All of these people have a place in the realm of support and caregiving; what’s important is they know their role and responsibility and respect the others’. Where it becomes problematic is when the client receives something different from what she expected to receive. Sometimes, this occurs because the roles of each provider isn’t clear to her, and she might conclude that one person isn’t performing a role properly. Let’s look at how this might apply to IBCLCs specifically.
In our example, a mother assumes that a breastfeeding educator* is an IBCLC. She notices that despite consulting with the helper, her breastfeeding issue remains unresolved. She decides to seek more help through a La Leche League leader, who determines that the issue is outside her scope and recommends an IBCLC. The mother insists that she already saw an IBCLC, but received no help.
*this person could also be staff at a breastfeeding clinic or nurse who comes to her home
This example is typical, and it hurts all support people. The educator gets a bad rep because she didn’t help. The LLL leader is helpless because the needs were outside her scope. The IBCLC profession gets a bad rep because the client misunderstood the different roles and expectations.
Clients need to know clearly what their expectations are and who can best meet those expectations based on role, scope, and experience. I want to be asked and welcome being asked these questions! I want you to go and look at the IBLCE website to see what IBCLC's are all about and verify I am indeed and IBCLC and see what scope and standards are laid in place for my profession. I welcome the same questions about being a doula! I would love to see a blog about midwives and how they are different from doulas and childbirth educators (wink, wink, nudge, nudge midwives).
All breastfeeding and lactation professionals have a responsibility to work together to ensure mothers have accurate information, so they can receive the support and encouragement they need as efficiently and as quickly as possible.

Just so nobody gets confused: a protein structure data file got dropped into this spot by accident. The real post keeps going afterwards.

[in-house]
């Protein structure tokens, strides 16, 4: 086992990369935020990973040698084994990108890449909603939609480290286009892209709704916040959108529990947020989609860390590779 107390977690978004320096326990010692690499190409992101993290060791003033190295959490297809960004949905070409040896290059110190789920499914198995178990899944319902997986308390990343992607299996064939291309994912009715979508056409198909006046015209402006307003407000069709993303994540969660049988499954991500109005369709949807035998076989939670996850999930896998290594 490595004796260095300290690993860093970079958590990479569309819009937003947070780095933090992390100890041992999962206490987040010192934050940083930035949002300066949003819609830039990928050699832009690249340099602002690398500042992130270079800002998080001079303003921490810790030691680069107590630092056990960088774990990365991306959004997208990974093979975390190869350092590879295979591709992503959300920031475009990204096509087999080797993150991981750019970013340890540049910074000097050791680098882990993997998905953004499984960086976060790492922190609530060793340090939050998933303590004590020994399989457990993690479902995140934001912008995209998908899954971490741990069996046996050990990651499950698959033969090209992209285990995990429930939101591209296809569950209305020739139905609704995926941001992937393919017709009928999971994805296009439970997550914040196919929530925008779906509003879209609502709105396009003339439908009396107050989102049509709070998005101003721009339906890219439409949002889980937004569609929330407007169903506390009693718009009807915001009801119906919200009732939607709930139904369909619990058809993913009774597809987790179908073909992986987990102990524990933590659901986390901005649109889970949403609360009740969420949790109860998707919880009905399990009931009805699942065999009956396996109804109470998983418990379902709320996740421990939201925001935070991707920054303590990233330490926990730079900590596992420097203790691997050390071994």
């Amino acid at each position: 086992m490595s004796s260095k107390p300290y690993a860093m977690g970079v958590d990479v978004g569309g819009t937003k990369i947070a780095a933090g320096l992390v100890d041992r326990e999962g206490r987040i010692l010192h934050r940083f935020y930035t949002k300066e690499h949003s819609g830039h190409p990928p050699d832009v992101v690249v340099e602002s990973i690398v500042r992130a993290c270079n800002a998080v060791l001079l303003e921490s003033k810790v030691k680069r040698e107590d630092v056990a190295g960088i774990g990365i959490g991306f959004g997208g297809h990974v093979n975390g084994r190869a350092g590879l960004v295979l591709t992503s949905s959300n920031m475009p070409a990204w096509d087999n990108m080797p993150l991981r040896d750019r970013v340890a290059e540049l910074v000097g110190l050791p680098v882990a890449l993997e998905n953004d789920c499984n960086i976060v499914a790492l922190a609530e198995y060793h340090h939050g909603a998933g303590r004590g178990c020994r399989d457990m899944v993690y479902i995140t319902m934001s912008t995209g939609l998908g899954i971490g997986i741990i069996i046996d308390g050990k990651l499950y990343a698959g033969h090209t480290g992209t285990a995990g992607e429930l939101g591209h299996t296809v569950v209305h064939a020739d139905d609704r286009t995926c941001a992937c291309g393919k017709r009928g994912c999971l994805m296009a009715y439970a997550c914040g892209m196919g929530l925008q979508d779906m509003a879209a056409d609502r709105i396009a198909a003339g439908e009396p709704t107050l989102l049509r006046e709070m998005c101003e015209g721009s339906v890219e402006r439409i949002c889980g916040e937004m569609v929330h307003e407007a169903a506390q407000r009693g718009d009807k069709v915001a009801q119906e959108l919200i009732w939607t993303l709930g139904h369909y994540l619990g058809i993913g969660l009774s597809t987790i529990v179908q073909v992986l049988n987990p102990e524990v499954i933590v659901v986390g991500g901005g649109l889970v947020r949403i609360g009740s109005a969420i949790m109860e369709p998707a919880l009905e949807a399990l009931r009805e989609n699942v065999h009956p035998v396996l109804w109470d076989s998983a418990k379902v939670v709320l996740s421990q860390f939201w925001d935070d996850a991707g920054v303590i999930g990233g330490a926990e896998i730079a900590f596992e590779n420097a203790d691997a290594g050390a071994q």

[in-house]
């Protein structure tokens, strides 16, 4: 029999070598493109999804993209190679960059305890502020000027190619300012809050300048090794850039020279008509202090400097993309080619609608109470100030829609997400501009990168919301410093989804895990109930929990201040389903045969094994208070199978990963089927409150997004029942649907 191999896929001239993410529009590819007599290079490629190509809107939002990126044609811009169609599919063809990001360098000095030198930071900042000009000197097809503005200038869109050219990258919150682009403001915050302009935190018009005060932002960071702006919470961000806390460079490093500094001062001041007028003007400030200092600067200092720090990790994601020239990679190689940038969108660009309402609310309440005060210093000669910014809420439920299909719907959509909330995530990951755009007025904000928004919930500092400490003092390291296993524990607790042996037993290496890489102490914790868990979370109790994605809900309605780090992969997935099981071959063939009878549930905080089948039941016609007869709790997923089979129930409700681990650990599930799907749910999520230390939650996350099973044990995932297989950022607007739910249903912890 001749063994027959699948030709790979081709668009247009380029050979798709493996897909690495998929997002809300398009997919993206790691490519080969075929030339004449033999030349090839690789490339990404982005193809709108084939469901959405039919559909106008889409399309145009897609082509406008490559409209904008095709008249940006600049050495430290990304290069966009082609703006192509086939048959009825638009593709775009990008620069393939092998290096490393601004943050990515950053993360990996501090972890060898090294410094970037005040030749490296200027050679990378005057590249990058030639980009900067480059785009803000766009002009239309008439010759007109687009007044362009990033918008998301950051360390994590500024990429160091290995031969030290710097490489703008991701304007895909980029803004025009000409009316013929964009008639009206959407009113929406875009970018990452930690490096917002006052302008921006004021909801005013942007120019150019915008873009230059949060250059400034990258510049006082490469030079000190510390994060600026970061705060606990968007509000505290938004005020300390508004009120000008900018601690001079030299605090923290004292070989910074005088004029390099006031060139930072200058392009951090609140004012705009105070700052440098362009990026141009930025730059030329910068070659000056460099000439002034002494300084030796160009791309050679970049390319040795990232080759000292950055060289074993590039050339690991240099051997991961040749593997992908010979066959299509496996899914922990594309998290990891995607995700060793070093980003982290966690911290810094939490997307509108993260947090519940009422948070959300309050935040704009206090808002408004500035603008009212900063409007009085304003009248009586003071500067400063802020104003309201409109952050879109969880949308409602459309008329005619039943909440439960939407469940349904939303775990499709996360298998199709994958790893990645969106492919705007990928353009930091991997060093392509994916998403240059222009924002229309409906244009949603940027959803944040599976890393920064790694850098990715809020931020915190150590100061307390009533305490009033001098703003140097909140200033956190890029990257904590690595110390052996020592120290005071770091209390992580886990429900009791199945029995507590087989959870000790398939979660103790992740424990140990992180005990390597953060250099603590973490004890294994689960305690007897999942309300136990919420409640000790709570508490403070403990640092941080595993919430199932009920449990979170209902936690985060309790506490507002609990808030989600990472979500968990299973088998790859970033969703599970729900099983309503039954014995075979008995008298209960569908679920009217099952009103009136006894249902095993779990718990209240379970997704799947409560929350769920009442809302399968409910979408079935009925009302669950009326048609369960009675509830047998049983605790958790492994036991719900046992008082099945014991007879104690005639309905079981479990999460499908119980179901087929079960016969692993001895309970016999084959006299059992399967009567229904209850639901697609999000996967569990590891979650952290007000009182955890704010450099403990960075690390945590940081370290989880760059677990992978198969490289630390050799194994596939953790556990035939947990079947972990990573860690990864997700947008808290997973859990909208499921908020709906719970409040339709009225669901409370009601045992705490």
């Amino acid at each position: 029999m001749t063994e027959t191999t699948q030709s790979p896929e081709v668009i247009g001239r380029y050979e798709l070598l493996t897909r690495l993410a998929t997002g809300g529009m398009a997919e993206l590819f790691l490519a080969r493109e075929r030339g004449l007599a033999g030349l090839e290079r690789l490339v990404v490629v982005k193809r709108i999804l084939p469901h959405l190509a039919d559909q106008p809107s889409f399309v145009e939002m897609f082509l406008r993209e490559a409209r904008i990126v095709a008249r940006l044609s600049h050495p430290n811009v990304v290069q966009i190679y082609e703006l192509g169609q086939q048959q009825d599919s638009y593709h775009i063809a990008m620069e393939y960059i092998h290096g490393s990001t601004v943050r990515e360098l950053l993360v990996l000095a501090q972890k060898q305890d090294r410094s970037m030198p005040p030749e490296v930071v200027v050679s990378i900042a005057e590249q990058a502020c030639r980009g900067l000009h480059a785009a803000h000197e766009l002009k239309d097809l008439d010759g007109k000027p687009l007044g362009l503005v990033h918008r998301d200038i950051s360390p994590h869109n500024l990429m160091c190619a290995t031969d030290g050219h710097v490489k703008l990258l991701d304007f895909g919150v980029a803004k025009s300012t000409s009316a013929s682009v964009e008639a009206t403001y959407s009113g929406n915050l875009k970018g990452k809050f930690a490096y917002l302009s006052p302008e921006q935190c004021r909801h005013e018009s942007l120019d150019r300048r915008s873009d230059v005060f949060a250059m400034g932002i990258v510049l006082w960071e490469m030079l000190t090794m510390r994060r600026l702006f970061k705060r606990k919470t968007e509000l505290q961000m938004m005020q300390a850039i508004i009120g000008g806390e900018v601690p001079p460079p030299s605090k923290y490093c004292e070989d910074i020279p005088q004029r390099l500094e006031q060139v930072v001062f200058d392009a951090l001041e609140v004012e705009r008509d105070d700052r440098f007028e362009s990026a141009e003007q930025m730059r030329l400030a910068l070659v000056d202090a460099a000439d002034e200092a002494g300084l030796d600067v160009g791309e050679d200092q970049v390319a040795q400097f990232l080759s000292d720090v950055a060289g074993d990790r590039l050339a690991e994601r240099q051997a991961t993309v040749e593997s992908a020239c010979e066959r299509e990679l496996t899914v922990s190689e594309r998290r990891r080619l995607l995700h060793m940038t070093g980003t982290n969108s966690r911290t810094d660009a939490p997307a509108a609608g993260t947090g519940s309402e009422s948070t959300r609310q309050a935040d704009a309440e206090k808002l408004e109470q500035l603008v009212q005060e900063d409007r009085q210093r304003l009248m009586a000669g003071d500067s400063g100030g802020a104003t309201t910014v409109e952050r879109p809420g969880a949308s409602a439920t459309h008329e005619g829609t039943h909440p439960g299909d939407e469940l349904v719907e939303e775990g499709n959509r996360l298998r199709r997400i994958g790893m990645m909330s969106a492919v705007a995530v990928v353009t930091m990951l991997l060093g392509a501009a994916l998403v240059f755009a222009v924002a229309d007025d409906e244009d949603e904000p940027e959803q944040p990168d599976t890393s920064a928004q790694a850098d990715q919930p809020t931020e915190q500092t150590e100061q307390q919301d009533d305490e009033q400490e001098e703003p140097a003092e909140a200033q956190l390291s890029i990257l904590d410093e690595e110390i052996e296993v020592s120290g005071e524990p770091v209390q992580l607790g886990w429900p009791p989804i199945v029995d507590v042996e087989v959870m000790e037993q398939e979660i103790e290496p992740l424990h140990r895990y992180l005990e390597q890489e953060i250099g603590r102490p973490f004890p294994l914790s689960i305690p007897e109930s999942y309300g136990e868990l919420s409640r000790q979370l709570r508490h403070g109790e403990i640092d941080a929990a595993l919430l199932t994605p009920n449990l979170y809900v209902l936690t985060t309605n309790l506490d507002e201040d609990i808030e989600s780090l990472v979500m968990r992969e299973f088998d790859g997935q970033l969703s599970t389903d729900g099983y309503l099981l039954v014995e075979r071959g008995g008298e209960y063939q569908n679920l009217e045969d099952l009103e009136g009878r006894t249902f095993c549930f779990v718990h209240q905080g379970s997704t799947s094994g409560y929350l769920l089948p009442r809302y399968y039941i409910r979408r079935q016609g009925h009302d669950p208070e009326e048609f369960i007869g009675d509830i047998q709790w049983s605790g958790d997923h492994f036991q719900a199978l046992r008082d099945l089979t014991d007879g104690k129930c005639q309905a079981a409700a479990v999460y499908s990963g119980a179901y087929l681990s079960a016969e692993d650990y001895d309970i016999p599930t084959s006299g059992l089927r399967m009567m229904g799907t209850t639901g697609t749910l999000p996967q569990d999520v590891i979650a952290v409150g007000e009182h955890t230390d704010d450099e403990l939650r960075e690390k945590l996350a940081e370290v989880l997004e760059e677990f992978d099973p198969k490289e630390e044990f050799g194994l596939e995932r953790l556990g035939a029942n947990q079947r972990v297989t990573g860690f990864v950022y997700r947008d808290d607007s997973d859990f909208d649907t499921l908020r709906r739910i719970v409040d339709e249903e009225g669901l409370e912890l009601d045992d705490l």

Do you know what can mimic a tongue tie? Terrible breastfeeding technique can. The number one cause of many breastfeeding concerns or issues is positioning and latch. A good latch is vital to milk transfer. Good supply is dependent on milk transfer. Weight gain, pees and poops are dependent on supply. Swing back full circle to latch and latch is dependant on good positioning. This is true in the majority of cases. Add in that good positioning and latch should also make things easy, comfortable and pain free for mother. It should also make things easy, comfortable and effective for baby.
When we see concerns with breastfeeding we must start with full maternal and infant assessment. This cannot be skipped. This includes a history on the birth and the start of breastfeeding, how feeding has been going, any know medical issues that contribute to breastfeeding concerns with mom and baby, a feeding assessment including positioning and latch, and structural exams of both mom and baby.
Sometimes we have breastfeeding issues and concerns that are easy resolved by refining breastfeeding techniques. It can be that simple. Sometimes you will get breast-feeding technique (position and latch) perfect but there is still lots of trouble. We have pain, we have inadequate transfer, we have low weight, low pees and poops, etc. These are times we need to look further. There can be lots of reasons for this but today I am going to highlight tongue ties.
Tongue tie or poor breastfeeding technique?
I am all for fixing tongue ties. If they are a problem they are better resolved than to be “pushed on through”. However, I am more if favour of through assessment of breastfeeding & comprehensive follow up if a procedure is deemed warranted which is why I am drawing attention to this point today.